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The KBC Digital Indicator Survey reveals how people in Ireland are using digital services and technology in their daily lives as COVID-19 accelerates digital adoption.
Digital in daily life
Irish consumers (85%) are confident in their use of digital technologies, however, this differs between regions and social grades and generations
Survey finds that higher social grades and those in urban areas are more likely to be ‘ahead of the curve’ when it comes to new digital technology adoption
Unsurprisingly, consumers are using digital technology more for streaming services (54%), fitness tracking (45%) and mental health (32%)
However, 29% are using digital dating services less than before the pandemic
Nearly all respondents are more vigilant (95%) to online scams since the outbreak of the pandemic
Digital ways to pay
74% are using cash less often since March 2020, with females less likely to use cash compared to male respondents
55% believe digital payment methods will replace cash payments within the next ten years and 44% feeling that this will happen by 2025
47% feel they will use mostly digital payment methods and only ‘some’ cash in the future, while 23% feel they will use an equal mix of both
Young millennials are most likely to use only digital payment methods into the future, followed by those aged 66 years or over
KBC Bank, Ireland’s digital first bank, has launched a new survey which seeks to put a spotlight on the digitisation of Ireland, revealing how people in Ireland are using digital services and technology as COVID-19 accelerates digital adoption.
Findings from the first KBC Digital Indicator Survey show that Irish consumers have high levels of confidence when it comes to using digital technology, given the acceleration of digitally enabled products and services stimulated by COVID-19. The majority of respondents (85%) are confident in using digitally enabled products and services, with younger cohorts and those in urban areas more likely to describe themselves as ‘very confident’. Confidence with digital technology levels were lower in those aged 66 and over, and in those of a lower social grade, with 19% and 31% describing themselves as ‘very confident’ respectively.
Additionally, 29% of respondents would place themselves ahead of the curve when it comes to trying new digitally enabled products and services, compared to just 6% of those aged 66 or over.
The research findings come as Irish consumers continue to adapt to the changes brought about as a result of the pandemic. Consumers are now using digital technology and digitally enabled services more in their day-to-day lives, with streaming services (54%), fitness tracking (45%) and managing daily finances (44%) proving most popular. Nearly one third (31%) of respondents are now also using digital platforms to open new accounts. At KBC, over 77% of new current accounts were opened digitally or over the phone in 2020.
Interestingly, more than a quarter of those surveyed (29%) are using digital dating services less than before the pandemic. Unsurprisingly, almost a third of respondents (32%) admitted to using technologies more to manage and track their mental health.
Commenting, Fergal O’Riagain, Director of Daily Banking Products at KBC Bank said, “We understand that the pandemic has accelerated the rapid migration to digital technologies, however, the results of our first KBC Digital Indicator Survey show that consumers are increasingly more comfortable with using technology and digitally enabled services in all aspects of their daily lives. At KBC, we are committed to keeping up with the pace of change by making our products and services more accessible to customers across Ireland.”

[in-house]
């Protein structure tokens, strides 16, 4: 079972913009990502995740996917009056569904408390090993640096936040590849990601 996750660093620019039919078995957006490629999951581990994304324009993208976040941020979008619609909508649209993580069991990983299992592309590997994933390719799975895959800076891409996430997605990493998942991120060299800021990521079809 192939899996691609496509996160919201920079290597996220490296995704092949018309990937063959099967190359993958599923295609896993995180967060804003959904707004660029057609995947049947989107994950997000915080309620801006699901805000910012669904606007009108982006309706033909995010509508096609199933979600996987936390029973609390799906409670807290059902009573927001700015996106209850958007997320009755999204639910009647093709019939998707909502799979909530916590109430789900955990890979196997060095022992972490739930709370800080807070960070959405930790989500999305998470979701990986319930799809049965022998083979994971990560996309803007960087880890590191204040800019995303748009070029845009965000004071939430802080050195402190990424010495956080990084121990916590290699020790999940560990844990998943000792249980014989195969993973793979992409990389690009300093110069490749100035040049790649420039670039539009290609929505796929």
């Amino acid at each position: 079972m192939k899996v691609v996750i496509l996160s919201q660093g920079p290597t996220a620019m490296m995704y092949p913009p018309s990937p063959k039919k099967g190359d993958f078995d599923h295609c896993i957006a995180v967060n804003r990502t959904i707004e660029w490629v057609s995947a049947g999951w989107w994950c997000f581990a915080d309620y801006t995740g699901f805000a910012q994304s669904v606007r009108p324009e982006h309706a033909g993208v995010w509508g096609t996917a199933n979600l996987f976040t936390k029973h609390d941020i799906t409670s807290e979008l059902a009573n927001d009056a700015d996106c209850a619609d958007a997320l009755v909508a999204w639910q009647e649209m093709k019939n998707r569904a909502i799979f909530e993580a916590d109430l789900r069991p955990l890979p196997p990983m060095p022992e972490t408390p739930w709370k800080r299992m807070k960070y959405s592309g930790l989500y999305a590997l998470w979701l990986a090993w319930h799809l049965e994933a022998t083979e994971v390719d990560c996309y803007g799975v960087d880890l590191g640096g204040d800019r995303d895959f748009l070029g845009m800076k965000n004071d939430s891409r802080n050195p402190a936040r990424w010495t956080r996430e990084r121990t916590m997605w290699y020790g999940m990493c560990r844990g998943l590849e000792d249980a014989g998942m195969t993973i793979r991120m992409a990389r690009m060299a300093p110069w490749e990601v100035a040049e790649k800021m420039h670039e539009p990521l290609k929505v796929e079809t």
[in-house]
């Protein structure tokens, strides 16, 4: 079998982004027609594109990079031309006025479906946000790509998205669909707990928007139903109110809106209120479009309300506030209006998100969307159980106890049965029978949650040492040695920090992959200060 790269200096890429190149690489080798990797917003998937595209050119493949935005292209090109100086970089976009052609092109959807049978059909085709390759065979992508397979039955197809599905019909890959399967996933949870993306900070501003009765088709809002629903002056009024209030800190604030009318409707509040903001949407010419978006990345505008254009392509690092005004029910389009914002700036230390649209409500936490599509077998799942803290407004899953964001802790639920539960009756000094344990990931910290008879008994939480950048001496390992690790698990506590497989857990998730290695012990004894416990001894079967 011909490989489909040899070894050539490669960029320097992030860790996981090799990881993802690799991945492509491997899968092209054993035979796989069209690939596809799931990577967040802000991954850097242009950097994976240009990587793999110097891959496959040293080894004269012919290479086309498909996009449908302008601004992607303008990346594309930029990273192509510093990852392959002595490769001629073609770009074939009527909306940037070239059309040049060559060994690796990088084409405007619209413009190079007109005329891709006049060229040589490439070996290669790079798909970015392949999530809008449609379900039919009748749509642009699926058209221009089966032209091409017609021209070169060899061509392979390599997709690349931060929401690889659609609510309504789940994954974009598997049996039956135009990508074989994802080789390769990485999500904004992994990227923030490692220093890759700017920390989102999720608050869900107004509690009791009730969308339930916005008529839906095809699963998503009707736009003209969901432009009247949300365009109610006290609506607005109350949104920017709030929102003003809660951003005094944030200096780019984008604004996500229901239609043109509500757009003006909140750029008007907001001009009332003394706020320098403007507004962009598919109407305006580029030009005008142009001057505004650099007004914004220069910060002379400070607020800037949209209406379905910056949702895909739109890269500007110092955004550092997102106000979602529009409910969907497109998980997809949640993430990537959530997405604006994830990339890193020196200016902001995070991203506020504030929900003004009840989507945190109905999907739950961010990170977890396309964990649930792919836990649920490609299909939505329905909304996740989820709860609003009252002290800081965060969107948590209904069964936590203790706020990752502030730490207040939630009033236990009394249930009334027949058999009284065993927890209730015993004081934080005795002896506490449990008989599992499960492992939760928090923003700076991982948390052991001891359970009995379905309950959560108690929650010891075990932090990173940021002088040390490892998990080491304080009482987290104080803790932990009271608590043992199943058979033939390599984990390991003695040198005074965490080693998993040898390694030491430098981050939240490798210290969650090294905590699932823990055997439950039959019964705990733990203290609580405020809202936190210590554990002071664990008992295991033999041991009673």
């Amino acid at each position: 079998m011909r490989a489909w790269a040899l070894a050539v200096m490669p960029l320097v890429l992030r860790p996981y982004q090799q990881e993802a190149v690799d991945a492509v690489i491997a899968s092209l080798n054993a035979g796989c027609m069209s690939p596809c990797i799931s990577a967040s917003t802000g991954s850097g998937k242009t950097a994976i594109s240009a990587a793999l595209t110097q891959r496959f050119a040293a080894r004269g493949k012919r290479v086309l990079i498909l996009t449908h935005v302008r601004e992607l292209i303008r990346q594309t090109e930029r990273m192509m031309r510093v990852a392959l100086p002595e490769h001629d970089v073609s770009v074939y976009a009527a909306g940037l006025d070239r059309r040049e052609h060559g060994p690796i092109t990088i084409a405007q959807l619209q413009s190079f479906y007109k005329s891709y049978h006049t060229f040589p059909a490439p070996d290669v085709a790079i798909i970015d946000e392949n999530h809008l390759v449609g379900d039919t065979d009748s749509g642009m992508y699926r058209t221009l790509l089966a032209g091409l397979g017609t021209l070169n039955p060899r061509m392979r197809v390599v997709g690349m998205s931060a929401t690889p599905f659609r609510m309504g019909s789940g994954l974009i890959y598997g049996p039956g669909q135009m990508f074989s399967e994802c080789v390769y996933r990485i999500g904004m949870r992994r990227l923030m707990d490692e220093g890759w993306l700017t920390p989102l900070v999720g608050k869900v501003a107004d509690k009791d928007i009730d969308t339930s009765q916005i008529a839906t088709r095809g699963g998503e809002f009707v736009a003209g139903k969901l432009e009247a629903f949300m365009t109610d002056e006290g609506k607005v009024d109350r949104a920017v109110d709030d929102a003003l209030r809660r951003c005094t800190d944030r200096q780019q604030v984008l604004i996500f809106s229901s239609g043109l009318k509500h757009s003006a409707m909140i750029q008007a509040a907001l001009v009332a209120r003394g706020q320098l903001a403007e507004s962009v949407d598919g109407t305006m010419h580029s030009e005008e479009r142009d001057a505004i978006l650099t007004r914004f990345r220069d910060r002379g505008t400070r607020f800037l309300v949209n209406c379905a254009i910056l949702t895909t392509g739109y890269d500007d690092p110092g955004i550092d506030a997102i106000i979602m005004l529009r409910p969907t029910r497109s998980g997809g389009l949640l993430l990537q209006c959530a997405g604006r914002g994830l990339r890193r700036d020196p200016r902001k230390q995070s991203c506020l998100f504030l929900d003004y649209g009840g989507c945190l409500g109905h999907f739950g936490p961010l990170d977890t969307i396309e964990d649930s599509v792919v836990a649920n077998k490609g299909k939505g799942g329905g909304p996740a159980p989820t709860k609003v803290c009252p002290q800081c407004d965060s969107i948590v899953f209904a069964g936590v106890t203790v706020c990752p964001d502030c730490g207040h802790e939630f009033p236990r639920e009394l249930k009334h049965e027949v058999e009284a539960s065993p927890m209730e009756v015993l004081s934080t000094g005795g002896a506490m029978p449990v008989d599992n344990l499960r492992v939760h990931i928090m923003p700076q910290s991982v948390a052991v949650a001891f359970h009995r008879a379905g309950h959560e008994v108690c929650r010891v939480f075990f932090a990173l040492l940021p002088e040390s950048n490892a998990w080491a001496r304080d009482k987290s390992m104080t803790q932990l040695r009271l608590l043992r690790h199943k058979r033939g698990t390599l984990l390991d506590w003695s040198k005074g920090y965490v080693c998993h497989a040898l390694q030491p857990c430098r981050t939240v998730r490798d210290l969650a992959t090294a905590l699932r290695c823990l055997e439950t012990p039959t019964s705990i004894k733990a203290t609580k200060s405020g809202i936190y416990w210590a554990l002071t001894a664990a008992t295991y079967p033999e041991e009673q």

As consumers embrace new technologies, 74% of respondents have used cash less since March 2020, with 48% reporting a significant decrease in their cash usage. Over half of those surveyed (55%) believe digital payment methods will replace cash payments within the next ten years, while 44% believe this will happen by 2025. According to KBC Ireland’s own data, spending on KBC digital wallets has increased 21% year-on-year in 2020.
Looking forward, nearly half of those surveyed (47%) feel they will use mostly digital payment methods and only ‘some’ cash, while nearly one quarter (23%) feel they will use an equal mix of both. Young millennials (21%) are most likely to believe they will use only digital payment methods into the future, followed by those aged 66 years or over. Higher social grades are also more likely than lower social grades to feel they will use digital only.
In addition to embracing digital technologies, Irish consumers are also more aware of online security threats with 95% of respondents claiming that they are more vigilant when it comes to online scams or text and email phishing attempts. Overall, 51% of respondents would describe themselves as much more vigilant.
Fergal O’Riagain, Director of Daily Banking Products at KBC Bank continued: “We’ve already seen notable increases in eCommerce spending, with online grocery spend amongst KBC customers increasing 116% year-on-year in 2020 and online home improvement centre spend up 228% year-on-year for example. As consumers continue to use digital solutions in their daily lives, we will continue get them ‘digital ready, which includes our soon to launch first to market range of wearable contactless payment devices. By offering new, secure ways to pay, Irish consumers now have more choice and greater flexibility when it comes to making purchases, both in-store or online.”
Check out the key insights from the Digital Indicator Survey here.